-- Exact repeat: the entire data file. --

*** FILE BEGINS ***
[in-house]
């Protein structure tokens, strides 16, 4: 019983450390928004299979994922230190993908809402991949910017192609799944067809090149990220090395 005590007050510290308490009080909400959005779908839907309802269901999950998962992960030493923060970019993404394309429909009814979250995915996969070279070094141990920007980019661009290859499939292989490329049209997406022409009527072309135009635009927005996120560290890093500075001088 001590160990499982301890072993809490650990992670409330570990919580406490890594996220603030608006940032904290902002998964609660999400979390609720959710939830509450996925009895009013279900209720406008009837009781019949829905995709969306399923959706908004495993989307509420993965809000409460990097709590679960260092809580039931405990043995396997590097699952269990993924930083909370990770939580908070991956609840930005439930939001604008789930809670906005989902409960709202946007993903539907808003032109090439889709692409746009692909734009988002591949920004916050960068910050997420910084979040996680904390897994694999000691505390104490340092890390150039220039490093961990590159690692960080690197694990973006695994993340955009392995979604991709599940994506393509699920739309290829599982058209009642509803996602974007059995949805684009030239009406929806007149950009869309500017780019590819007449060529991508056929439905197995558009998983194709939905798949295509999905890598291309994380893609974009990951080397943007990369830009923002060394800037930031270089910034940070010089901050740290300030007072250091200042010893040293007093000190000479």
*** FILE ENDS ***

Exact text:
[in-house]
């Protein structure tokens, strides 16, 4: 019983450390928004299979994922230190993908809402991949910017192609799944067809090149990220090395 005590007050510290308490009080909400959005779908839907309802269901999950998962992960030493923060970019993404394309429909009814979250995915996969070279070094141990920007980019661009290859499939292989490329049209997406022409009527072309135009635009927005996120560290890093500075001088 001590160990499982301890072993809490650990992670409330570990919580406490890594996220603030608006940032904290902002998964609660999400979390609720959710939830509450996925009895009013279900209720406008009837009781019949829905995709969306399923959706908004495993989307509420993965809000409460990097709590679960260092809580039931405990043995396997590097699952269990993924930083909370990770939580908070991956609840930005439930939001604008789930809670906005989902409960709202946007993903539907808003032109090439889709692409746009692909734009988002591949920004916050960068910050997420910084979040996680904390897994694999000691505390104490340092890390150039220039490093961990590159690692960080690197694990973006695994993340955009392995979604991709599940994506393509699920739309290829599982058209009642509803996602974007059995949805684009030239009406929806007149950009869309500017780019590819007449060529991508056929439905197995558009998983194709939905798949295509999905890598291309994380893609974009990951080397943007990369830009923002060394800037930031270089910034940070010089901050740290300030007072250091200042010893040293007093000190000479």